Enduring bajaj taxis on the streets of Jakarta - way to go!
At a cursory glance, the
Indonesian capital city of Jakarta comes across as one of the
lesser-likely travel destinations, yet my philosophy of never judging a
book by its cover led me to happily include the city of Jakarta as an
add-on to the main portion of this trip, an 8-night stay on the island
of Bali. Upon arrival in the city of Jakarta, in the late evening, it
seemed like city life was a slice of urban chaos, which enthralls some
and tends to repel others. My keenness to work my way around all of the
Asian capital cities before l'm through made me see through all the
reports of grime, corruption, intense heat and mad traffic congestion,
and see for myself what unbiased opinions I could form about the highly
populous Indonesian capital city.
Dutch colonial influence in the Kota district of northern Jakarta
One of my very first constatations
was that, despite the frenetic lives that the residents of Jakarta
lead, nobody was indeed hostile or impolite, and the city lacked the
snobbish aspects which blight a few too many capital cities whose
residents seem to think that they live in a city where inhabitants of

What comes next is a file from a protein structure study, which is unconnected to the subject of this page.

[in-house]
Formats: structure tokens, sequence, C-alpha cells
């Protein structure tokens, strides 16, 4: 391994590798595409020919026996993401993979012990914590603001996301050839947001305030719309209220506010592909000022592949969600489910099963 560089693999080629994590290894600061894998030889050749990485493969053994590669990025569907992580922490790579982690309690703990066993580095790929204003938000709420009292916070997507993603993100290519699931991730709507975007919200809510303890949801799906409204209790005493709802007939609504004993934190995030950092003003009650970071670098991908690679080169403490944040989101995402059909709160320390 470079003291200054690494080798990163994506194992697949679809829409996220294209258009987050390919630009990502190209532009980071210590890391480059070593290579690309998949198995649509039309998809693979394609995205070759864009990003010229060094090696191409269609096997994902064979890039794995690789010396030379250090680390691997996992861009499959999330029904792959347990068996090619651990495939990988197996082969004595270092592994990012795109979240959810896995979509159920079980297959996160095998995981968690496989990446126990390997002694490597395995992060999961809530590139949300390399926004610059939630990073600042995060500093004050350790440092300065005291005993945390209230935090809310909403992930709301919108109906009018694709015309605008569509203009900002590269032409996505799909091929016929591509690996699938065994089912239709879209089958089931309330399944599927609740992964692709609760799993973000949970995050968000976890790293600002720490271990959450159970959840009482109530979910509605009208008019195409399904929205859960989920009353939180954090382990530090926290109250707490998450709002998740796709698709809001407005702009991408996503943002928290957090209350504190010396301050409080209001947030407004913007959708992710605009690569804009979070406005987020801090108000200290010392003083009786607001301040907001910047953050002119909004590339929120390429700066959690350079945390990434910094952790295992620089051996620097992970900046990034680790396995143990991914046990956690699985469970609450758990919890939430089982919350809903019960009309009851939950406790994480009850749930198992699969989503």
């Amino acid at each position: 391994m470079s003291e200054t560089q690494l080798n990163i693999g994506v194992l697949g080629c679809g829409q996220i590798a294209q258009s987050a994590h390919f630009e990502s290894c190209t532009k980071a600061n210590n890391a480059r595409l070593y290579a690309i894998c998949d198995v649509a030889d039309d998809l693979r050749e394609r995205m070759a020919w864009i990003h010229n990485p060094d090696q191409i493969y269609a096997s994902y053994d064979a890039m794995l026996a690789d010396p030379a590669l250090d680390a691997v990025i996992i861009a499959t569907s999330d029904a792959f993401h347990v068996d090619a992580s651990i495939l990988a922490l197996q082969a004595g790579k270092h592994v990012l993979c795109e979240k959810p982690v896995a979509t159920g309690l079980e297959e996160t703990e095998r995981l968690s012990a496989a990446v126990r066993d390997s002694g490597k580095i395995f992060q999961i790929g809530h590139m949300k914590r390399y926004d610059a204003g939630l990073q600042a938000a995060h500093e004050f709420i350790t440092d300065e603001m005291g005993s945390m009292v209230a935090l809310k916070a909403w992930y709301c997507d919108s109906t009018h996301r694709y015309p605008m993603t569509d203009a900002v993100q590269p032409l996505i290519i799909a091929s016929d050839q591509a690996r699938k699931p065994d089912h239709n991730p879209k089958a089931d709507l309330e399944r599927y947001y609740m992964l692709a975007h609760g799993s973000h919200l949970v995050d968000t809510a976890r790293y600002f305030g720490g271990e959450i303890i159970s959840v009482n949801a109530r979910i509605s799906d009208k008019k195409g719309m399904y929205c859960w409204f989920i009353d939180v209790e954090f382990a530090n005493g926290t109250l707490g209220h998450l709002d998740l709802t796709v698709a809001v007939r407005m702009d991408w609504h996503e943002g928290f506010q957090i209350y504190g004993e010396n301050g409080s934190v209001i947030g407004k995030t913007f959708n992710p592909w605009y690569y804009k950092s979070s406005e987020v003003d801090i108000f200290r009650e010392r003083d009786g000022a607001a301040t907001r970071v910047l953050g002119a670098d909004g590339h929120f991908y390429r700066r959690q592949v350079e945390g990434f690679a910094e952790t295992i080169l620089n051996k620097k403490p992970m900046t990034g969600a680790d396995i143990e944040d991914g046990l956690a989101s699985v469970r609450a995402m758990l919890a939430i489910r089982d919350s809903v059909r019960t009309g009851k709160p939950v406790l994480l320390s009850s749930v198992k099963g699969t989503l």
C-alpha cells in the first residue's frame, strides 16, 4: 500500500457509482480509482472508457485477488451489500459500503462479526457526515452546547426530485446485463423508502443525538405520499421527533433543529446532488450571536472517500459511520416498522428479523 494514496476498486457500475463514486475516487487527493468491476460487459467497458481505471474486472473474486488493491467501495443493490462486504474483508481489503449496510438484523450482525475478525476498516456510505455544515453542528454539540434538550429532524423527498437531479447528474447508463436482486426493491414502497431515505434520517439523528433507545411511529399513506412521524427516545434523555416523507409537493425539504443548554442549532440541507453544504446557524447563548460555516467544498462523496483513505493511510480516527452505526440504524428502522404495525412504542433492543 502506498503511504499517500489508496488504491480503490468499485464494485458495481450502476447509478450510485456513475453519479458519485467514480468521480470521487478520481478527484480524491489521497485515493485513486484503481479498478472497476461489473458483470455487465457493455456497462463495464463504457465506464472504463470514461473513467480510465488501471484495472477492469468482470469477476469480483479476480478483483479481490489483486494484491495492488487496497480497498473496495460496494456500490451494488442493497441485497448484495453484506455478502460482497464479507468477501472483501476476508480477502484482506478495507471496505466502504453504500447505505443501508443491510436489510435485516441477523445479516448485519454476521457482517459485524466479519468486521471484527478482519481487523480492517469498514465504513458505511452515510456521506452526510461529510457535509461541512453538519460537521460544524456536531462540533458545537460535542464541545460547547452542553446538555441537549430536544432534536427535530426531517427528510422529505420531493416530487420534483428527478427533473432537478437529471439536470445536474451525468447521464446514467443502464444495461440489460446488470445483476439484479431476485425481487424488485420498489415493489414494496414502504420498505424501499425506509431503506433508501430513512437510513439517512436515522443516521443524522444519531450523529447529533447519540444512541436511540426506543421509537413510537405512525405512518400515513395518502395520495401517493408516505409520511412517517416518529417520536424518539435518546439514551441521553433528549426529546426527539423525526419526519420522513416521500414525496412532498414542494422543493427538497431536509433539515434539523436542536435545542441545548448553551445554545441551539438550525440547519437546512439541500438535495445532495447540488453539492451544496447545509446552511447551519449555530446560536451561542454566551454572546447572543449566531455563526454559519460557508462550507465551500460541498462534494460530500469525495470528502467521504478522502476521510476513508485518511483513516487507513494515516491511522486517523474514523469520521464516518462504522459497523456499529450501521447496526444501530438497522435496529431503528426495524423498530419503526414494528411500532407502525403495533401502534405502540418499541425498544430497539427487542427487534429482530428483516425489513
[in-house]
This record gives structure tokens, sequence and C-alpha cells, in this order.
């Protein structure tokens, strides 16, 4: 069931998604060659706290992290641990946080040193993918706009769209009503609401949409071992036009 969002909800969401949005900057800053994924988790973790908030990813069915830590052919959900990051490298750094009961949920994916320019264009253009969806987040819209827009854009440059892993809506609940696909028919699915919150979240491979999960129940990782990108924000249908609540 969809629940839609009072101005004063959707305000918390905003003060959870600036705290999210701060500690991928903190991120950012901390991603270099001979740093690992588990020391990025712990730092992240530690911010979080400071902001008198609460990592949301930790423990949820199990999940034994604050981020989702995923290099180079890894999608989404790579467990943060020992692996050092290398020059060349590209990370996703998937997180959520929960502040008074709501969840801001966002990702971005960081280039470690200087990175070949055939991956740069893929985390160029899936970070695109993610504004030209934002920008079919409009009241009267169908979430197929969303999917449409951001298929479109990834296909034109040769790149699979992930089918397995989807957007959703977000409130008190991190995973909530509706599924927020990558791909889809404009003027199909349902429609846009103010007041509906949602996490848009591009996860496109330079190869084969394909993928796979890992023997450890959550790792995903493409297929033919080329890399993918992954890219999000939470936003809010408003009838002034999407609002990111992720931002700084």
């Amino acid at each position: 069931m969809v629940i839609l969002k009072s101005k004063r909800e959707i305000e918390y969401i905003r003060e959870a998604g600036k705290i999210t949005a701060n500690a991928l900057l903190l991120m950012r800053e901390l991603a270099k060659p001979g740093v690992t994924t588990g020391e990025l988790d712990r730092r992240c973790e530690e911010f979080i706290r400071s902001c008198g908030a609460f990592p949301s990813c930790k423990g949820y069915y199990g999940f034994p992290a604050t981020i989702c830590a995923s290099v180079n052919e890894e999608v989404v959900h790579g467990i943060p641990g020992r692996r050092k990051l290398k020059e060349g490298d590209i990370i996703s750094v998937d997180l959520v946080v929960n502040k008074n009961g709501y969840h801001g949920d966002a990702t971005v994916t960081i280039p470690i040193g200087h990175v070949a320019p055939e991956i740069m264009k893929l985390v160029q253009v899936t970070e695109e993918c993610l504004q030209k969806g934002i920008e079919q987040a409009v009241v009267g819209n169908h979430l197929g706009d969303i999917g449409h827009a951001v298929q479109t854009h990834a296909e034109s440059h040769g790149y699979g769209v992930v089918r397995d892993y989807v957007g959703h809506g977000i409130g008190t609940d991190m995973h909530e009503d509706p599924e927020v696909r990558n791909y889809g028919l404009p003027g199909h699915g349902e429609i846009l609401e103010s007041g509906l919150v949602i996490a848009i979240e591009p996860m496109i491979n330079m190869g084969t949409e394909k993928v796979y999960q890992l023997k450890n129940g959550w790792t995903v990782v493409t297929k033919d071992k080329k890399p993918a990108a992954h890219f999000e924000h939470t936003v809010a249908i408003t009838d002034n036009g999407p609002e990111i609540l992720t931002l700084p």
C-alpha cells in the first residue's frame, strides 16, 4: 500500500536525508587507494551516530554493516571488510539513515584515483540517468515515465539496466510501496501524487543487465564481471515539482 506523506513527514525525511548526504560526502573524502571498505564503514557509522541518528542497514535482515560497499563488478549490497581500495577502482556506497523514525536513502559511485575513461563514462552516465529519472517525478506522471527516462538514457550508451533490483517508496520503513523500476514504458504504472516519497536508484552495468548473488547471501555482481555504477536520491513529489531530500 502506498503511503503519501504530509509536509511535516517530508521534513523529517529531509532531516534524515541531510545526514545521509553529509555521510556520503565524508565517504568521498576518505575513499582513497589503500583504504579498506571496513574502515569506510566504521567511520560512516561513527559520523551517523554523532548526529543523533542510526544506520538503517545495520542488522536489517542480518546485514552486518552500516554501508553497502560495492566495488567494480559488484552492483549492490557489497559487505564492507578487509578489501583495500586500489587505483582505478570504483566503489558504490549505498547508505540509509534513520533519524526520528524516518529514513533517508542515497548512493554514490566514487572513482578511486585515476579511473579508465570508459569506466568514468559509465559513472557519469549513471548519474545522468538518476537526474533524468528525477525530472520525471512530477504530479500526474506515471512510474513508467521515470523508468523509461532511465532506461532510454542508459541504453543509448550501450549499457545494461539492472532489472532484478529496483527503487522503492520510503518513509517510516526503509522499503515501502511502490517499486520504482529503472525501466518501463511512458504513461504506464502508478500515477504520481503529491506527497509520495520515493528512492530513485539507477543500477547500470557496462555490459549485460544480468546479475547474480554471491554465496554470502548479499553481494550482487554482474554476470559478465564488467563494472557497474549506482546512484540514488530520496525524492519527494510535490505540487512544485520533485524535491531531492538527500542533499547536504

the rest of the country can only dream of aspiring to. True, the
traffic situation was chaotic, but it was mountains of fun zipping
around the city in a 'bajaj', a motorized tuk-tuk, and even the buses
had their own designated bus lane, which suggested to me that at least
some attempt had been made at slicing through the gridlock. Shopping
options abounded, ranging from the teen-centric (Blok M), to the
upscale shopping mall (Taman Anggrek), and I was getting drawn into a
world where consumerism had the upper hand, and actually formed an
entertaining and absorbing whole.
Tangkuban Parahu - Java's very own drive-in volcano
Hats off too to the creators of
Jakarta's Sparks Hotel, which came across as clean, modern, funky, and
well-equipped, especially for the price per night I had paid for the
room. The 'rough and ready' elements of the city, such as the dockland
development of Sunda Kelapa, made for an authentic window on Indonesian
working lives, and a sideline day trip to Bandung city, the drive-in
volcano at Tangkuban Prahu, and the hot springs at Ciater was a perfect
way to make use of a one-day driver hire. So, as the guide books
rightly pointed out, Jakarta really is the urban equivalent of the
foul-smelling fruit, the durian, which so many cannot stomach, but
others (like myself, I concede) cannot resist.
Join TravBuddy to leave comments, meet new friends and share travel tips!